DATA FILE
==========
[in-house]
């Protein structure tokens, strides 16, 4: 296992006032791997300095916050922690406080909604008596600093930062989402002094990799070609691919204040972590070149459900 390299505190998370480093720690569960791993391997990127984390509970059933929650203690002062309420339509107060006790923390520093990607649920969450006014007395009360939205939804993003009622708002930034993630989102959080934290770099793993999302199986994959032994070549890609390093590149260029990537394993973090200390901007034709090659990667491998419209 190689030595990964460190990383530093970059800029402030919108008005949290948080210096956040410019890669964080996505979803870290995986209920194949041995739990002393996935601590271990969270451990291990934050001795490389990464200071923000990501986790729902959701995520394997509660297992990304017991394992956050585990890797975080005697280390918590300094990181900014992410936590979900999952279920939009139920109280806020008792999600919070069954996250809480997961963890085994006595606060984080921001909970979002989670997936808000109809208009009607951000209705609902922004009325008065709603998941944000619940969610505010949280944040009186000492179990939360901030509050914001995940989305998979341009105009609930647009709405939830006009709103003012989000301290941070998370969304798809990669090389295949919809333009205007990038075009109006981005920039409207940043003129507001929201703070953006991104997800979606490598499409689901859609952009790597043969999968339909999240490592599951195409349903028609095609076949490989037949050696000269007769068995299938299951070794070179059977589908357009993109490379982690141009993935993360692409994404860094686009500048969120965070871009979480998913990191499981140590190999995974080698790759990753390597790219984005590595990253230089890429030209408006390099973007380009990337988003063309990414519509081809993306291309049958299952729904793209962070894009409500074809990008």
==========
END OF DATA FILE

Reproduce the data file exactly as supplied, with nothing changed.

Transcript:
[in-house]
């Protein structure tokens, strides 16, 4: 296992006032791997300095916050922690406080909604008596600093930062989402002094990799070609691919204040972590070149459900 390299505190998370480093720690569960791993391997990127984390509970059933929650203690002062309420339509107060006790923390520093990607649920969450006014007395009360939205939804993003009622708002930034993630989102959080934290770099793993999302199986994959032994070549890609390093590149260029990537394993973090200390901007034709090659990667491998419209 190689030595990964460190990383530093970059800029402030919108008005949290948080210096956040410019890669964080996505979803870290995986209920194949041995739990002393996935601590271990969270451990291990934050001795490389990464200071923000990501986790729902959701995520394997509660297992990304017991394992956050585990890797975080005697280390918590300094990181900014992410936590979900999952279920939009139920109280806020008792999600919070069954996250809480997961963890085994006595606060984080921001909970979002989670997936808000109809208009009607951000209705609902922004009325008065709603998941944000619940969610505010949280944040009186000492179990939360901030509050914001995940989305998979341009105009609930647009709405939830006009709103003012989000301290941070998370969304798809990669090389295949919809333009205007990038075009109006981005920039409207940043003129507001929201703070953006991104997800979606490598499409689901859609952009790597043969999968339909999240490592599951195409349903028609095609076949490989037949050696000269007769068995299938299951070794070179059977589908357009993109490379982690141009993935993360692409994404860094686009500048969120965070871009979480998913990191499981140590190999995974080698790759990753390597790219984005590595990253230089890429030209408006390099973007380009990337988003063309990414519509081809993306291309049958299952729904793209962070894009409500074809990008």